7 cups cold water
1/2 cup lemon juice

 Wash and drain blueberries. Combine sugar and Clear Jel in a large kettle, stir. Add water. Cook on medium high heat until mixture thickens and begins to bubble. Add lemon juice and boil 1 minute stirring constantly. Fold in berries immediately and fill jars with mixture without delay, leaving 1/2 inch headspace. Adjust lids and process. Process in boiling water canner (pints or quarts) 30 mins for 0-1000 ft altitude.
Yield -7 quarts

Creamy Dill Cucumber Salad

The first veggies ready in the garden this year are cucumbers.  One of my favorite ways to eat cucumbers is chunked up with a little creamy dill dressing.  Because I  am the only one who will eat cucumbers in our house I just mix it up and put it in the fridge.  When Im ready, I just chunk up the cold cucumbers and drizzle with the dressing.  Later in the season when the tomatoes are ripe, I’ll chop up one and throw that in too. I remember eating this all summer long with my dad, it was one of his favorites.  Cool and Refreshing! This is a great summer recipe.

Creamy Dill Cucumber Sauce

1/2 cup sour cream
1 teaspoon dill weed
1 tablespoon cider vinegar

1 teaspoon minced dry onion
1 teaspoon sugar
1/2 teaspoon salt
1/4 teaspoon pepper (optional)

Financing homestead improvements

One of the biggest challenges for us on our little homestead has been financing our new ventures and improvements.  With only one income funds are limited and are a consideration for most every project.  I would absolutely love to build a brand new polebarn, but it will likely be some time before we have enough saved to do so.  We recognize that if we choose to wait to grow our homestead until we have perfect facilites, it may never happen.  And because we choose not to incur any additional debt one good option is often to reuse materials we already have laying about.

When the Handy man built this Beautiful coop several years ago it was a wonderful home for our chickens.  However, now it is much too small for our 40+ laying hens. We are in the process of deconstructing a  13 X 12 foot  greenhouse that was once used to overwinter plant material.  We will move this structure into place and cover it with steel to be the new house for our hens.   I am hoping to repaint the old hen cottage and sell it to help offset some of the cost of the metal.  We will also be using lumber from a swing set we had that was damaged in a storm some time back.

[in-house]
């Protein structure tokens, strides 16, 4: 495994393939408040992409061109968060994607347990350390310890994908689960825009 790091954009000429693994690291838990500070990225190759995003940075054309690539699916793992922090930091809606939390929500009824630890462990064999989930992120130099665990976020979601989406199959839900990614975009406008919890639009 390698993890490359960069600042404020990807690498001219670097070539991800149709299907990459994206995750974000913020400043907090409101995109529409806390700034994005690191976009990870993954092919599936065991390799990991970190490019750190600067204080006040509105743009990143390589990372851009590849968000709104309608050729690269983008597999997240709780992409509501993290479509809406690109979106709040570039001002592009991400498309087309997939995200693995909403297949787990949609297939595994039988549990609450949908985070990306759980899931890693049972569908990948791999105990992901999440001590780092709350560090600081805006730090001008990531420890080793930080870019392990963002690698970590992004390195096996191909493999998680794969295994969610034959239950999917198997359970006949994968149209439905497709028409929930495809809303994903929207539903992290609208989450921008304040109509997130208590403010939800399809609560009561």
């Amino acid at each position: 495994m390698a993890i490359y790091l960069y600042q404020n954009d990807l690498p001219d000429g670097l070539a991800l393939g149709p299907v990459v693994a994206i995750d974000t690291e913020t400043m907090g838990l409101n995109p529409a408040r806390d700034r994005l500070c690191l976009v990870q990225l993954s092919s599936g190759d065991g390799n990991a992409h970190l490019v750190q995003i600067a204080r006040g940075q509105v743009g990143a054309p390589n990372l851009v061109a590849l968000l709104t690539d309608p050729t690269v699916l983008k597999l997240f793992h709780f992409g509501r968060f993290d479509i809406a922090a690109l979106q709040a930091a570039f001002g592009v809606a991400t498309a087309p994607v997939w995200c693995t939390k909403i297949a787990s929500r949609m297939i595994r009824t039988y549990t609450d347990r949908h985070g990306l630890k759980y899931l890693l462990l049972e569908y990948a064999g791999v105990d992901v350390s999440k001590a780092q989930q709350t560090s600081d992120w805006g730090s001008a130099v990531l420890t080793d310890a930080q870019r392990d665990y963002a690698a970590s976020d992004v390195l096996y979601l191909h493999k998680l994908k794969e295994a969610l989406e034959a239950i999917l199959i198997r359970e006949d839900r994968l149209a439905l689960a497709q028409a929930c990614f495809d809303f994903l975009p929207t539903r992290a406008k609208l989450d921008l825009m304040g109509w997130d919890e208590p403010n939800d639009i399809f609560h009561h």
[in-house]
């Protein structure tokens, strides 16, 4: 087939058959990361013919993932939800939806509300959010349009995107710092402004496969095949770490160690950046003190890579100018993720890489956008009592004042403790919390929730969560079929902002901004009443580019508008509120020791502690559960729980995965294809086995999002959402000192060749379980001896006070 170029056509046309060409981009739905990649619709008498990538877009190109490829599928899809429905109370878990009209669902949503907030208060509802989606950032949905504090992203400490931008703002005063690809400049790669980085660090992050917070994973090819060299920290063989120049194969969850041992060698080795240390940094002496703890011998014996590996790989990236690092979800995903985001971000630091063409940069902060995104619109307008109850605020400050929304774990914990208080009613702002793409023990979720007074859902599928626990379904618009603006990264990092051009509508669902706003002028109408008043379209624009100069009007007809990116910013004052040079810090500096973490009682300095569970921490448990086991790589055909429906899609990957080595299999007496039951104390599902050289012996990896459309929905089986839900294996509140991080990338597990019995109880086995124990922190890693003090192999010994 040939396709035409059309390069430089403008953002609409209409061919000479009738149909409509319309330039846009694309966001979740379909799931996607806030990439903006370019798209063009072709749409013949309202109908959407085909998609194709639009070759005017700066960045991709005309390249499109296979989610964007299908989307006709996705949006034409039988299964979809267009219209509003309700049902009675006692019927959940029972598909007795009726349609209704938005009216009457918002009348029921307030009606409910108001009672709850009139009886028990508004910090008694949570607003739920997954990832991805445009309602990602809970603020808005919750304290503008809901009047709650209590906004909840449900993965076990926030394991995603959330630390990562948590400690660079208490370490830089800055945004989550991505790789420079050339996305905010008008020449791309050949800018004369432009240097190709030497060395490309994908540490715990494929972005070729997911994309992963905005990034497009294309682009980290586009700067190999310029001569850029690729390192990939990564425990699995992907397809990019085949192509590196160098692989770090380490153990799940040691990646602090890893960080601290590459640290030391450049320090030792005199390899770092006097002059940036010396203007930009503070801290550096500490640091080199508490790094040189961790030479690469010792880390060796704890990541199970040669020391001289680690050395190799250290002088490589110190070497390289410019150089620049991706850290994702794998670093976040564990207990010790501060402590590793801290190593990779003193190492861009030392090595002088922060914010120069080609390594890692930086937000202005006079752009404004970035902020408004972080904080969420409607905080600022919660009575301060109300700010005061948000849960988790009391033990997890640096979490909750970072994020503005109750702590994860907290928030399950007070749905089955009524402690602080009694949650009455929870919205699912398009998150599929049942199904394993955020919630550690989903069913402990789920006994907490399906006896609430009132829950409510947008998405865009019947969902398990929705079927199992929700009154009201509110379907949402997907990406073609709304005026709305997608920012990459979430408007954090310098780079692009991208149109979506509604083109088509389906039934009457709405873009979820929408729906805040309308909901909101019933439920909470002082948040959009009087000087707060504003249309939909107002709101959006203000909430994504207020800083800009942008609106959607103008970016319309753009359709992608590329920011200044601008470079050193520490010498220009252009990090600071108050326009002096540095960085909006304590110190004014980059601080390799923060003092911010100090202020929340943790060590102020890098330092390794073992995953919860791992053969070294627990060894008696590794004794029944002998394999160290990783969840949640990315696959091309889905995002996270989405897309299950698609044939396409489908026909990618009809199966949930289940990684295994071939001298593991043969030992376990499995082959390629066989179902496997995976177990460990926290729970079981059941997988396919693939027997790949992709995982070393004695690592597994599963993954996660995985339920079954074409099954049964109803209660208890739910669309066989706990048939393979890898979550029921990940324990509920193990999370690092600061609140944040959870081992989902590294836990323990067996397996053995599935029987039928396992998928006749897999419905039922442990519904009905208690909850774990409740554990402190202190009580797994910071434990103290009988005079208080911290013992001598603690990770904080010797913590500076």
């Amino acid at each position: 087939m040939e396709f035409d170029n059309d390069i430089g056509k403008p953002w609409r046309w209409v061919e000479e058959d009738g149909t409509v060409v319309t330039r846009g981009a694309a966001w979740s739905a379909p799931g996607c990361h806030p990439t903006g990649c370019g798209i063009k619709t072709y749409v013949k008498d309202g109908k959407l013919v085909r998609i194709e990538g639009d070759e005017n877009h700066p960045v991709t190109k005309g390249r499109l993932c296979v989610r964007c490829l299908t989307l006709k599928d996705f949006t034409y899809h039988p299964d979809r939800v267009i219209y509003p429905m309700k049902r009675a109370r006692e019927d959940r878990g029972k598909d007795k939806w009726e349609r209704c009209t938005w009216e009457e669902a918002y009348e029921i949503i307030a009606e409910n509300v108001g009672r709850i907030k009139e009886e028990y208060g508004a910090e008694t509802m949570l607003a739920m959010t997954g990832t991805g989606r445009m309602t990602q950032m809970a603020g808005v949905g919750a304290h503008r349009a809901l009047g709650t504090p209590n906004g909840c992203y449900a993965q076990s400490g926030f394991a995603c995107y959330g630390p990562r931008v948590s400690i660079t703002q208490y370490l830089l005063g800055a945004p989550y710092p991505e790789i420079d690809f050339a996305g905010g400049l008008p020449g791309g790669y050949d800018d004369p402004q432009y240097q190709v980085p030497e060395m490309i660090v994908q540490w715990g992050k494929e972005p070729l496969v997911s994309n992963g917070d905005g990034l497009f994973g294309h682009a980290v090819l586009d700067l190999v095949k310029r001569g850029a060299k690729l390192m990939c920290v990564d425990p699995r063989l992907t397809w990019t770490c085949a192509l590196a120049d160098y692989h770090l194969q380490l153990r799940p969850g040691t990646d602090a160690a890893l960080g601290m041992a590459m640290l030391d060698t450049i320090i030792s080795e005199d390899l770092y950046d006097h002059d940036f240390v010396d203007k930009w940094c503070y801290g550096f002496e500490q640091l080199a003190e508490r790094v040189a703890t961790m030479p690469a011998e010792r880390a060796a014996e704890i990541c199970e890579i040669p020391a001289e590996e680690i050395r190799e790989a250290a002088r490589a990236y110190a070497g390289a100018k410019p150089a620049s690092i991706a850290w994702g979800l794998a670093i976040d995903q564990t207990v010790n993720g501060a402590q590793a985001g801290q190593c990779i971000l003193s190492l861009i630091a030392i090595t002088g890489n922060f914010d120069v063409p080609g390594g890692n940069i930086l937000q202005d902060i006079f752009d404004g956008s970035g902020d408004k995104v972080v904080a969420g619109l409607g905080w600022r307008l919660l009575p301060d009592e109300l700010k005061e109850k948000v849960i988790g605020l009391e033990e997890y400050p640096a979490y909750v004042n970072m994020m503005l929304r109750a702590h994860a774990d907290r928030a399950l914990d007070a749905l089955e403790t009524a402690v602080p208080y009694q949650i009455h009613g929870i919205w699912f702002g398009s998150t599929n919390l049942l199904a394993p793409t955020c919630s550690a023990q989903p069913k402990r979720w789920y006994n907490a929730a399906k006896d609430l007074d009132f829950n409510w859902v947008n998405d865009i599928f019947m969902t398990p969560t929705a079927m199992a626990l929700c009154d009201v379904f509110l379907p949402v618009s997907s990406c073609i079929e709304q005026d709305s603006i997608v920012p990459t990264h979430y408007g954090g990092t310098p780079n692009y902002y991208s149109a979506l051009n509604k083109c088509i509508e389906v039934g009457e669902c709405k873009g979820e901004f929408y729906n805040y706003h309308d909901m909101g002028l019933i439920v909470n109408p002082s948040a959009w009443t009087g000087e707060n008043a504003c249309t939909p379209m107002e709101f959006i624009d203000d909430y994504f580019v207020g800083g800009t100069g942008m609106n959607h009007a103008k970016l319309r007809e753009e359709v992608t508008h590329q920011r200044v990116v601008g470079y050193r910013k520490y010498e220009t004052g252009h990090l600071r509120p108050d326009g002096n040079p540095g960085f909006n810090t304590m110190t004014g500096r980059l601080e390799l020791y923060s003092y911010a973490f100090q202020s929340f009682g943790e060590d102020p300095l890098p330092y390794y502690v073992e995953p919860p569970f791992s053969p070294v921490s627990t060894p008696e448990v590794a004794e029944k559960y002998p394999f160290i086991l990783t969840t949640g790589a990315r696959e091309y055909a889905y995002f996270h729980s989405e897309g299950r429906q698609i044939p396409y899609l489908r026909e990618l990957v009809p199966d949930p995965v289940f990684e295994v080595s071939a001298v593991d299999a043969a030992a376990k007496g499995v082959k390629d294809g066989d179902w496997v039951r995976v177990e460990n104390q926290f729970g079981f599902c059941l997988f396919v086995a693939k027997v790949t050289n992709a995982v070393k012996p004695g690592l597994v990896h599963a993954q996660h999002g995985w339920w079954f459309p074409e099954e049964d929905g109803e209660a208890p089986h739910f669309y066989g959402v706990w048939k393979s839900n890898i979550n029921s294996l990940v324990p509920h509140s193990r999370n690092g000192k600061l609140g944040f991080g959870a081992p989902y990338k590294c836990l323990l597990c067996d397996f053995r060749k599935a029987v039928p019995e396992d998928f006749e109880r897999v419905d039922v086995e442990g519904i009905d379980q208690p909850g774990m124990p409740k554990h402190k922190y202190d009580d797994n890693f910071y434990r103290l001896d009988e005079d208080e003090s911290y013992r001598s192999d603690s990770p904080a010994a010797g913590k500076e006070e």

This structure has also had multiple lives.  It is 17 X 32 and is curently housing a large wood pile, prior to that it housed pheasants.  We will be reinforcing this structure and covering it with metal as well as it will soon be a new winter home for our growing goat herd.
Some of the places that we have found building materals at a discount or even free are-
*Our families farms  (Thanks!  We love you so much)
*Garage sales
*Habitat ReStore
*Materials we can reuse from other projects.
I would encourage anyone who is considering starting a new homesteading venture or expanding one to not be discouraged by lack of funds but rather to consider what resources you do have available and think “outside of the box.”  If you can make it work…..go for it, Im guessing our hens wont care if their home used to be a greenhouse as long as they are warm and dry, and Im sure yours wouldn’t either.

4-H Fun

One of the things keeping busy this summer has been 4-H projects.  I was in 4-H growing up and honestly I forgot how much work is involved in completing the project activities, leadership activities and books.  This year was Sunshines first year, she took 4 projects.  She has 2 goat projects, a cooking projects and a vegetable project.  She has by far enjoyed the goat project the most.  I would say the Vegetable gardening project has been her least favorite.   She has learned a great deal about plants, pollination as well as plant care. We have also been studying nutrition and some cooking basics. More than anything else it has been a good reinforcement in demonstrating responsibility.  She knows that it is her responsiblity to feed, water and exercise her goats as well as to help with the weeding and watering in the garden.  She has been doing a great job and I am very proud of her.   We are all looking forward to seeing her show one of her goats at the state fair in a few weeks.

This is a picture of Sunshine working the the garden.  (I can assure you the big smile did not show up until the camera did.)  She likes weeding even less that I do.